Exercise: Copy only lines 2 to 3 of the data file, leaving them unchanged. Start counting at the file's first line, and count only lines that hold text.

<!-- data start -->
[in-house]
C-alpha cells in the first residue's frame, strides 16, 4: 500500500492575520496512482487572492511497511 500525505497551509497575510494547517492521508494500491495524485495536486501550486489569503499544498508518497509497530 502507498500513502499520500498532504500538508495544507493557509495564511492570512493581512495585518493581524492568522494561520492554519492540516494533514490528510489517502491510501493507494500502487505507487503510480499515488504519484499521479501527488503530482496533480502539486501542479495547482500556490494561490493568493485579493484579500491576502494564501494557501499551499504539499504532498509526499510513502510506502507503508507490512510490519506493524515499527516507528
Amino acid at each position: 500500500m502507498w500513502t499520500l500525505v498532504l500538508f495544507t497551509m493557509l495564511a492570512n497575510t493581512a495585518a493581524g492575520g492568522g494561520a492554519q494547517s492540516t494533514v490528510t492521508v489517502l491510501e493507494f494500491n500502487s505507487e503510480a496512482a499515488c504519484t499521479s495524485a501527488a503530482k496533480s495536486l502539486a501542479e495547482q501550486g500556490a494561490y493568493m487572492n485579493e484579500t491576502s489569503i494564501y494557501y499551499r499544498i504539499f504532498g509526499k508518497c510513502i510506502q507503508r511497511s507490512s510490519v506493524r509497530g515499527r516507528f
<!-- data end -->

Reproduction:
C-alpha cells in the first residue's frame, strides 16, 4: 500500500492575520496512482487572492511497511 500525505497551509497575510494547517492521508494500491495524485495536486501550486489569503499544498508518497509497530 502507498500513502499520500498532504500538508495544507493557509495564511492570512493581512495585518493581524492568522494561520492554519492540516494533514490528510489517502491510501493507494500502487505507487503510480499515488504519484499521479501527488503530482496533480502539486501542479495547482500556490494561490493568493485579493484579500491576502494564501494557501499551499504539499504532498509526499510513502510506502507503508507490512510490519506493524515499527516507528
Amino acid at each position: 500500500m502507498w500513502t499520500l500525505v498532504l500538508f495544507t497551509m493557509l495564511a492570512n497575510t493581512a495585518a493581524g492575520g492568522g494561520a492554519q494547517s492540516t494533514v490528510t492521508v489517502l491510501e493507494f494500491n500502487s505507487e503510480a496512482a499515488c504519484t499521479s495524485a501527488a503530482k496533480s495536486l502539486a501542479e495547482q501550486g500556490a494561490y493568493m487572492n485579493e484579500t491576502s489569503i494564501y494557501y499551499r499544498i504539499f504532498g509526499k508518497c510513502i510506502q507503508r511497511s507490512s510490519v506493524r509497530g515499527r516507528f